There are two projects that could get the go-ahead later this year: Pacific Energy Corp Ltd’s Woodfibre in British Columbia and Venture Global LNG’s Plaquemines in Louisiana.
The U.S. government granted Venture Global permission to start early site work on Plaquemines, and units of China Petroleum & Chemical Corp (600028.SS), or Sinopec, agreed to long-term LNG purchase agreements with the company. read more
Plaquemines would produce up to 20 MTPA of LNG, or 2.6 billion cubic feet per day (bcfd) of natural gas. One billion cubic feet is enough for about five million homes for a day. It is expected to be ready to produce its first LNG as soon as 2024.
Venture Global declined to comment. On its website, the company said it planned to make a decision on Plaquemines in the fourth quarter of 2021.
Venture Global has about 70 MTPA of LNG export capacity under construction or in development in Louisiana, including the 10-MTPA Calcasieu in Louisiana, which will likely start producing this year.
Pacific Oil and Gas’ Woodfibre would produce about 2.1 MTPA of LNG, but not until 2025, analysts estimate. The company has not made a final decision on construction, even though it recently agreed to sell 1.5 MTPA of LNG to British oil major BP PLC (BP.L) over 15 years. read more
“We are continuing to finalize our construction contract and are optimistic to be moving the project forward this year,” Woodfibre LNG spokesperson Rebecca Scott told Reuters.
Tower Hill posts new Livengood Mine PFS
Shane Lasley, North of 60 Mining News, November 5, 2021
A 65,000-metric-ton-per-day operation at the Livengood mine project in Alaska would produce 6.4 million ounces of gold over a 21-year span, or an average of around 304,750 oz per year, according to an updated prefeasibility study released by International Tower Hill Mines Ltd. on Nov. 4.
Lying alongside a paved highway about 70 miles north of Fairbanks, the Money Knob deposit at Livengood hosts 704.5 million metric tons of measured and indicated resources averaging 0.4 grams per metric ton (13.62 million oz) gold, according to a new calculation completed in August.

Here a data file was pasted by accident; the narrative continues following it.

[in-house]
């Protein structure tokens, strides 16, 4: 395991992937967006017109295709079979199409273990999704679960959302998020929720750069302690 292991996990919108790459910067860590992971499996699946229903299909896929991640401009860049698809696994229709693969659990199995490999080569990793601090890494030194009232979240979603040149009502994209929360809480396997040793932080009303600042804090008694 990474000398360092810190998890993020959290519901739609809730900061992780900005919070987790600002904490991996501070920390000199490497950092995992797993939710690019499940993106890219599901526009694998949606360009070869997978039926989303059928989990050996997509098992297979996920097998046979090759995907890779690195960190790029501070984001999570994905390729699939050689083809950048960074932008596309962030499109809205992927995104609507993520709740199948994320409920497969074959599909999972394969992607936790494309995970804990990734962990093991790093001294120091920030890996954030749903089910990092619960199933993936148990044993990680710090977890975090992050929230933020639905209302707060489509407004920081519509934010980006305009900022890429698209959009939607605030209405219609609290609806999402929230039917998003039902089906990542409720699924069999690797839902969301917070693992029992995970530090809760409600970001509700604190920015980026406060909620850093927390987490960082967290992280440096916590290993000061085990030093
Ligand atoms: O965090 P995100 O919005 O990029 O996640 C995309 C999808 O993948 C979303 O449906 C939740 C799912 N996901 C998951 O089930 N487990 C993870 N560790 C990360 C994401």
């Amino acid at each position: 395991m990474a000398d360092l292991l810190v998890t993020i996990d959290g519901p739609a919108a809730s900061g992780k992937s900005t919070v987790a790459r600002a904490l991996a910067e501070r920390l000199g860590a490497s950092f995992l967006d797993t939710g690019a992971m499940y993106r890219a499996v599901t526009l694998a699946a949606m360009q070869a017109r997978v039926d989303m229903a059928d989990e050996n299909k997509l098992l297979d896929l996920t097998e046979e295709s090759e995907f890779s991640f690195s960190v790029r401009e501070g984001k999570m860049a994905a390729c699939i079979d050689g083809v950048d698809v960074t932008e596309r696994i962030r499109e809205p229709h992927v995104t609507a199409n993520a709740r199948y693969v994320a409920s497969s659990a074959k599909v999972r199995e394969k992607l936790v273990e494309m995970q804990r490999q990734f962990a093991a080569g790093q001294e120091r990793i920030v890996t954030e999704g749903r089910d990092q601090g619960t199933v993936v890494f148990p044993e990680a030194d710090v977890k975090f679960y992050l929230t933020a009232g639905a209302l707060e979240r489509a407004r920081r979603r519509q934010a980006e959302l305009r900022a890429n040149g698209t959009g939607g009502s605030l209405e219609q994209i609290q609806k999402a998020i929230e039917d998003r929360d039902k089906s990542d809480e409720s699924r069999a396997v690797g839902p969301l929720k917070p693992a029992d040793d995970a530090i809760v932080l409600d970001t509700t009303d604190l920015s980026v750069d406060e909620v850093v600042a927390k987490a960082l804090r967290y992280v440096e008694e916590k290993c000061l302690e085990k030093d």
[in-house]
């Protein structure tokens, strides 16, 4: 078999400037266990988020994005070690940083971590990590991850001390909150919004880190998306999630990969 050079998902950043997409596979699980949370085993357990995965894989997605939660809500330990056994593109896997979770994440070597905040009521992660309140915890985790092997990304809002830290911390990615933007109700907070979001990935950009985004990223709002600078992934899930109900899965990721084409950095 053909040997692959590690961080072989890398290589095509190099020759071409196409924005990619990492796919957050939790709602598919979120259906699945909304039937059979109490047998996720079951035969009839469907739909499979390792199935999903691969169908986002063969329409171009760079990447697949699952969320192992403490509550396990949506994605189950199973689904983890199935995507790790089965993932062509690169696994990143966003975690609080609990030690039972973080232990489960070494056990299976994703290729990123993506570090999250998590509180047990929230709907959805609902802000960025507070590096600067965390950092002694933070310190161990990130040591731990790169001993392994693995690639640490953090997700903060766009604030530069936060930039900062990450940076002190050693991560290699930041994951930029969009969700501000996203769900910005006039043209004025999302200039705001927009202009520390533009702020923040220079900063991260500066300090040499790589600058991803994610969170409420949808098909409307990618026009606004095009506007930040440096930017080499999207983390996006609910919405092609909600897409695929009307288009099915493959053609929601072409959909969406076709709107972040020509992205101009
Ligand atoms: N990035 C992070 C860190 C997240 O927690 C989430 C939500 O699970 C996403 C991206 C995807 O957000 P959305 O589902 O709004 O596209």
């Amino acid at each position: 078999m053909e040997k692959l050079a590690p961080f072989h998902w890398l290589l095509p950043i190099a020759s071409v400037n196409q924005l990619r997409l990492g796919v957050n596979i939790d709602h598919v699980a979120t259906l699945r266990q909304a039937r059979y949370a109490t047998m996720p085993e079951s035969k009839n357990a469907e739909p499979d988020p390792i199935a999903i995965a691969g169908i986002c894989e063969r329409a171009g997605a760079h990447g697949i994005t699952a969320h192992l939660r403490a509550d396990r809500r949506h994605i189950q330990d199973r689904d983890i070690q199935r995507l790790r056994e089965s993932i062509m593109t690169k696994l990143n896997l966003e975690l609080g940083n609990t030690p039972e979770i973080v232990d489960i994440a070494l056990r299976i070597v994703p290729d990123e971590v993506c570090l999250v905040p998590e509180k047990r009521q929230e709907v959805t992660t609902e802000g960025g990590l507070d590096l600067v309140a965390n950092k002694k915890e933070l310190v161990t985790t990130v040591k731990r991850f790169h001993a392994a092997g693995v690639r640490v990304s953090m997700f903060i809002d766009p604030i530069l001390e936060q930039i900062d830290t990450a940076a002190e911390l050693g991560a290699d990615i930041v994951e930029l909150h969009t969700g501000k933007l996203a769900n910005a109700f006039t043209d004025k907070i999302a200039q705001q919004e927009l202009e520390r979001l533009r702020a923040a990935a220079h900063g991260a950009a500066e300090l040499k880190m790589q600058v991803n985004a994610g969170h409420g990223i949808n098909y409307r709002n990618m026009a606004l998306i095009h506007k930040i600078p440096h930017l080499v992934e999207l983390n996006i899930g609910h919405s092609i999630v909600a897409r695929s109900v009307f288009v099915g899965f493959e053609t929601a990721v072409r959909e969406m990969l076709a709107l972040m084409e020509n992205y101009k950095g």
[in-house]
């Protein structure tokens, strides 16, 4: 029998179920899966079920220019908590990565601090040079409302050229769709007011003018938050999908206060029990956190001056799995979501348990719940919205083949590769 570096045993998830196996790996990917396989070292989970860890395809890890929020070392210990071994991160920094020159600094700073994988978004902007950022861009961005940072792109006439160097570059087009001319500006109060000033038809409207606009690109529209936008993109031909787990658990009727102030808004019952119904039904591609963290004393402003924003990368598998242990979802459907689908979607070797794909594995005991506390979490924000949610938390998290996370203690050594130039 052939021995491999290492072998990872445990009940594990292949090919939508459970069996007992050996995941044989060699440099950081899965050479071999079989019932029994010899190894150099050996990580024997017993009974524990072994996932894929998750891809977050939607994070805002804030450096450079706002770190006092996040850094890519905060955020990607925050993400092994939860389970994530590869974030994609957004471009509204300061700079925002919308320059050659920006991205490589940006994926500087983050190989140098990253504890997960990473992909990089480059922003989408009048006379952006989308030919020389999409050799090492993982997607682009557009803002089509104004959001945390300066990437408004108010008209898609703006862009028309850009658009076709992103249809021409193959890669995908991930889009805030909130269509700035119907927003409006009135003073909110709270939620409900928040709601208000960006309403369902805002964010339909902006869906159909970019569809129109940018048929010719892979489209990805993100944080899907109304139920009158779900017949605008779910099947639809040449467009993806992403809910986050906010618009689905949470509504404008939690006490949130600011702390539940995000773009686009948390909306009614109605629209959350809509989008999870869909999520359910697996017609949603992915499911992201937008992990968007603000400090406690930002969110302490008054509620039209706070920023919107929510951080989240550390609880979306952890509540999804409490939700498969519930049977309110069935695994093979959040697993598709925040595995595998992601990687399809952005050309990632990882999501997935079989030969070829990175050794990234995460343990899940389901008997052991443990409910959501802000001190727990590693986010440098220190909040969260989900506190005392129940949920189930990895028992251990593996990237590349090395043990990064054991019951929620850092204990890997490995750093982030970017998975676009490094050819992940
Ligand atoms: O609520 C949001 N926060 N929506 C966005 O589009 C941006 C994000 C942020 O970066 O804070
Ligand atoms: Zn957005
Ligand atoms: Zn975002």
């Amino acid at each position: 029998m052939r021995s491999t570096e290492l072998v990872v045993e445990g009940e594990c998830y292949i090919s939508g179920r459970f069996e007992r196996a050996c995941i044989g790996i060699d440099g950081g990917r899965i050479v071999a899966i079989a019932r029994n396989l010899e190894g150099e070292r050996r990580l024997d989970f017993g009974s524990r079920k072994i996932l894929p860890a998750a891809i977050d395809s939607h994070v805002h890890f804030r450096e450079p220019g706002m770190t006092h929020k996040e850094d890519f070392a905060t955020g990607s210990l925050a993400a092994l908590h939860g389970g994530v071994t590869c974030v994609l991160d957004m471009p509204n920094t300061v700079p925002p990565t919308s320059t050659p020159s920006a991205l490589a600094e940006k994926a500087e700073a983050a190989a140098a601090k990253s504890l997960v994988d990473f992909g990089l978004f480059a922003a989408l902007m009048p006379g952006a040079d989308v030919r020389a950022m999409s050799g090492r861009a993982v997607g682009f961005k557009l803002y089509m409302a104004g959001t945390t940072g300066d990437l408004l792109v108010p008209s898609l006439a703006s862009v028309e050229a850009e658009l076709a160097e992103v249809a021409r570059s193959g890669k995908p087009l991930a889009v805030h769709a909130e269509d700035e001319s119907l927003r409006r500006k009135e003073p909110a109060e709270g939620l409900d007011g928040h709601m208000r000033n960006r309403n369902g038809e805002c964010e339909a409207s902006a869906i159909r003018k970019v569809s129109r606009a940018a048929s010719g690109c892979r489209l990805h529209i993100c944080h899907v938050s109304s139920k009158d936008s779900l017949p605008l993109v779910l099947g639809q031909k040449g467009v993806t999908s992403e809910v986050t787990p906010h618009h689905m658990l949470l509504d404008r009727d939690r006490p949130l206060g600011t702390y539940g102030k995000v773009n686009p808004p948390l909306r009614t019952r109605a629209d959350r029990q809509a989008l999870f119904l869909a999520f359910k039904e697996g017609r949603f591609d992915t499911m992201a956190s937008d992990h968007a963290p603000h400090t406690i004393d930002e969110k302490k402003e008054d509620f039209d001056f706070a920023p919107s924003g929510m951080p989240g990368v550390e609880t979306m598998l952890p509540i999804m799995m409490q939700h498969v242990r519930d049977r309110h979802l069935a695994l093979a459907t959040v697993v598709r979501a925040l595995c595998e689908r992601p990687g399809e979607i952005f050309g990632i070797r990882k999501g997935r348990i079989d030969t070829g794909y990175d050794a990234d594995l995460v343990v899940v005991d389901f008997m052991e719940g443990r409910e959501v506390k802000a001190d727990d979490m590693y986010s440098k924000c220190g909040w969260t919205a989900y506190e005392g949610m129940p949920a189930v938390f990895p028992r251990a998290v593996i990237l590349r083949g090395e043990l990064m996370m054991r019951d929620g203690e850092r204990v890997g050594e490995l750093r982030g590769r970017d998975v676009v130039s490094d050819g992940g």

“International Tower Hill’s estimated 13.6 million ounces, together with our favorable jurisdiction and proximity to infrastructure, offers our investors great leverage to the gold price,” said International Tower Hill Mines CEO Karl Hanneman.
The prefeasibility study elevates 430.1 million metric tons of the Livengood resources averaging 0.65 g/t (9 million oz) gold to proven and probable reserves.
This new economic and engineering study, which supersedes a PFS completed in 2017, integrates new interpretations based on an expanded geological database, improved geological modeling, new resource estimation methodology, an optimized mine plan, and extensive metallurgical work carried out over the past four years.
Tower Hill says this work, along with new engineering estimates and updated cost inputs, significantly de-risk the Livengood project.
“This study is the culmination of years of work and greatly enhances our understanding of the deposit,” said Hanneman. “We have now thoroughly evaluated, optimized, and de-risked all major elements of the project and have an excellent foundation on which to build shareholder value.”
At a base case gold price of US$1,680 per oz, the mine detailed in the 2021 PFS generates an after-tax net present value (5% discount) of $45 million and an internal rate of return of 5.3%. Under this scenario, the operation would pay back the US$1.93 billion of initial capital expenditures in 10.2 years.
At US$2,000 per oz gold, the NPV jumps to $975 million, IRR climbs to 11.2%, and the payback drops to 6.3 years. And at US$2,500 per oz gold, the NPV hits US$2.35 billion, the IRR reaches 18.5%, and the payback is only 3.9 years.
“This PFS confirms that the Livengood Gold Project is one of the largest, highly leveraged gold projects in North America,” the Tower Hill Mines CEO added.
Secretary Granholm: Alaska Can Be Your “Exhibit A” for Green Energy Components
Rick Whitbeck, Power the Future Blog, November 8, 2021
US Energy Secretary Jennifer Granholm recently spoke at The Auto Innovators Summit, where she – among other topics – opined on the need for the US to increase its domestic supply chain capabilities for electric vehicle (EV) manufacturing, stating: